F9F Cougar

First used by the British in the North Atlantic, the Wildcat was the only effective fighter available to the United States Navy and Marine Corps in the Pacific Theater during the early part of the Second World War. The disappointing Brewster Buffalo was withdrawn in favor of the Wildcat and replaced as aircraft became available.

Grumman: F9F Cougar

Role Fighter aircraft
National origin United States
Manufacturer Grumman
First flight 20 September 1951
Introduction December 1952
Retired 1974, US Navy
Status Retired
Primary users United States Navy
United States Marine Corps / Argentine Navy
Number built 1,988
Developed from Grumman F9F Panther

Grumman Millitary aircraft


Grumman F2F Bi-Plane / F3F GulfhawkGrumman F4F Wildcat • F6FHellcat •  F8F Bearcat • F7F Tigercat • F9F Cougar • F9F Panther / F11F  Tiger • F-14 Tomcat • F-11 Tiger / Northrop/Grumman B-2A Spirit / TBF-Avenger


Grumman F9F Cougar

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Grumman F9F Cougar

The Grumman F9F/F-9 Cougar was a carrier-based fighter aircraft for the United States Navy and United States Marine Corps. Based on Grumman’s earlier F9F Panther, the Cougar replaced the Panther’s straight wing with a more modern swept wing. Thrust was also increased with the installation of a newer, more powerful engine. The Navy considered the Cougar an updated version of the Panther, despite having a different official name, and thus Cougars started off from F9F-6.


Rumors that the Soviet Union had produced a swept-wing fighter had circulated a year before the Mikoyan-Gurevich MiG-15 first appeared at air shows in 1949. Despite the level of activity taking place with swept-wing aircraft, the Navy was not initially focused on the development of such aircraft. This was largely because the Navy’s focus at the time was defending the battle group against high speed, high altitude bombers with interceptors, as well as escorting medium-range carrier-based bombers in all weather conditions. Air-to-air combat was of less interest. Nonetheless, the Navy appreciated the importance of getting a capable carrier-based swept-wing jet fighter. Grumman was awarded a contract for the development of a swept-wing fighter jet in 1951. The arrival of the MiG-15, which easily outclassed straight-wing fighters in the air war over North Korea was a major facto

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Grumman F9F Cougar (1947)

The first F9F-6s were assigned to fleet squadron VF-32 at the end of 1952. The first F9F Cougar squadron to actually deploy was VF-24, assigned to USS Yorktown in August 1953 but arrived too late to the Korean theater to participate in the air war. F9F-8s were withdrawn from front-line service in 1958–59, replaced by F11F Tigers and F8U Crusaders. The Naval Reserves used them until the mid-1960s, but none of the single-seat versions were used in the Vietnam War.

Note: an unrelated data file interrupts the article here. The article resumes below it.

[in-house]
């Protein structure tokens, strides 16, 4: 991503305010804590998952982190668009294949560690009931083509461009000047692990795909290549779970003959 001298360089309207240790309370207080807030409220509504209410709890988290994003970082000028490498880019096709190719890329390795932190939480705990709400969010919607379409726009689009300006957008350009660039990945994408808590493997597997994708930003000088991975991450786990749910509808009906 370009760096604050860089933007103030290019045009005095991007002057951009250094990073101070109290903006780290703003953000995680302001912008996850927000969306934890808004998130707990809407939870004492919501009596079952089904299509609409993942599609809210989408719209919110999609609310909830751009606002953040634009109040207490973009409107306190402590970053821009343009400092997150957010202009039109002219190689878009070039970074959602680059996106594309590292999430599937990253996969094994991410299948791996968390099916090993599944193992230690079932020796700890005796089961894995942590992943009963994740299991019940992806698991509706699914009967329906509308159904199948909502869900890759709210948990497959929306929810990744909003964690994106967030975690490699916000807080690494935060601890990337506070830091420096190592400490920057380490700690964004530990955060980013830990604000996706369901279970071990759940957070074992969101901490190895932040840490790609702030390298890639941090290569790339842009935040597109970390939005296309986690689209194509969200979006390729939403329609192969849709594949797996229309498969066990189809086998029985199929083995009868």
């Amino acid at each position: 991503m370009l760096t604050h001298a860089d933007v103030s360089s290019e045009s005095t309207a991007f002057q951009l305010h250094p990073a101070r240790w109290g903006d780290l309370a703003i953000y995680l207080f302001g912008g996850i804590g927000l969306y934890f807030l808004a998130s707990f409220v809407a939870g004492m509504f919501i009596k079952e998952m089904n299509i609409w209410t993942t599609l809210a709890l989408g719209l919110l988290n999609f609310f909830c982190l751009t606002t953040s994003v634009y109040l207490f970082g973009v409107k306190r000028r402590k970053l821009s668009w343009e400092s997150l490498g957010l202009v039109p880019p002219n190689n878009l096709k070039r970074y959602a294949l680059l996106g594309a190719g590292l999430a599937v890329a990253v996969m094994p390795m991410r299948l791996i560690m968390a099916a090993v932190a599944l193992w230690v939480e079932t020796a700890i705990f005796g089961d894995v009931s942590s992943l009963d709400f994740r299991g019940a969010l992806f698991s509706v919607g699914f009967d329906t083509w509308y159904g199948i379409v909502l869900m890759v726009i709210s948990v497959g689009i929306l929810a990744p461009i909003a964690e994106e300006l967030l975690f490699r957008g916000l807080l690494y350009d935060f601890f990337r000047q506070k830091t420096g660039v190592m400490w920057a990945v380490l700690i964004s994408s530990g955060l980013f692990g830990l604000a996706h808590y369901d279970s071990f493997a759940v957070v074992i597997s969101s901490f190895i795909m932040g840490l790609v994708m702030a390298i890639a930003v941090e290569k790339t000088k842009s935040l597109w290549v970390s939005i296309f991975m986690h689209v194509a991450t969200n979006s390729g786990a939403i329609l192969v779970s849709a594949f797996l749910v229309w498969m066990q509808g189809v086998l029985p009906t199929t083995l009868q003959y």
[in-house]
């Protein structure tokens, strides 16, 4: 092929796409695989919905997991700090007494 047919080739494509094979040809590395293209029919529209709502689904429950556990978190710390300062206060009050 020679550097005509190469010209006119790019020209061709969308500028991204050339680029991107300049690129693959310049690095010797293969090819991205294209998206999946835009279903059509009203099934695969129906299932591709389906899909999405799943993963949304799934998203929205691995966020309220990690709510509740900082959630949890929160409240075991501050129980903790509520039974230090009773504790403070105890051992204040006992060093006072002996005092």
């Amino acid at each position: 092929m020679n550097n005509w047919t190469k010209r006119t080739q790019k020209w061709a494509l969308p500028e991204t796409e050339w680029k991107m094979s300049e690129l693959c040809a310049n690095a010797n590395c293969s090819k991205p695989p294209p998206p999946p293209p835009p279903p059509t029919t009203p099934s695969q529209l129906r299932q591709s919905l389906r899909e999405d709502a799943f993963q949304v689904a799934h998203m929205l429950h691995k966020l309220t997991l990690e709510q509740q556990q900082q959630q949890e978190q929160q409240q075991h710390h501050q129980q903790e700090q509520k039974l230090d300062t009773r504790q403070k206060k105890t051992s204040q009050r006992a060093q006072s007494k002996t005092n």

The only version of the Cougar to see combat was the TF-9J trainer (known as F9F-8T until 1962) during the Vietnam War. Detachments of four Cougars served with US Marines Headquarters and Maintenance Squadron 11 (H&MS-11) at Da Nang and H&MS-13 at Chu Lai, where they were used for fast-Forward Air Control and the airborne command role, directing airstrikes against enemy positions in South Vietnam between 1966 and 1968


Crew: 1

Length: 40 ft 11 in (12.47 m)

Wingspan: 34 ft 6 in (10.52 m)

Width: 14 ft 2 in (4.32 m) folded (tailplane span)

Height: 12 ft 3.5 in (3.747 m)

Height folded: 15 ft 10 in (4.8 m) (wing-tips

Empty weight: 11,483 lb (5,209 kg)

Gross weight: 15,800 lb (7,167 kg)

Combat weight: 16,244 lb (7,368 kg)

Max takeoff weight: 21,000 lb (9,525 kg) on land

Maximum speed: 654 mph (1,053 km/h, 568 kn) at sea level  speed: 541 mph (871 km/h, 470 kn)
at 41,200–5,000 ft (12,558–13,716 m)
Stall speed: 128 mph (206 km/h, 111 kn) at 18,450 lb (8,369 kg) 
Combat range: 293 mi (472 km, 255 nmi) with 1 hour 24 minutes time
Service ceiling: 44,500 ft (13,600 m)
g limits: +7.5 at 15,800 lb (7,167 kg); +5.5 at MTOW
Time to altitude:
20,000 ft (6,096 m) in 4 minutes at 18,450 lb (8,369 kg) TOW


Guns: 4 × 20 mm (0.79 in) AN/M3 cannon, 190 rounds per gun

Rockets: 6 × 5 in (127 mm) rockets

Bombs: 2 × 1,000 lb (454 kg) bombs on inboard pylons plus 2 x 500 lb (227 kg) bombs on outer pylons

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Lessons learned from the Wildcat were later applied to the faster F6F Hellcat. While the Wildcat had better range and maneuverability at low speed, the Hellcat could rely on superior power and high speed performance to outperform the Zero. The Wildcat continued to be built throughout the remainder of the war to serve on escort carriers, where larger and heavier fighters could not be used.

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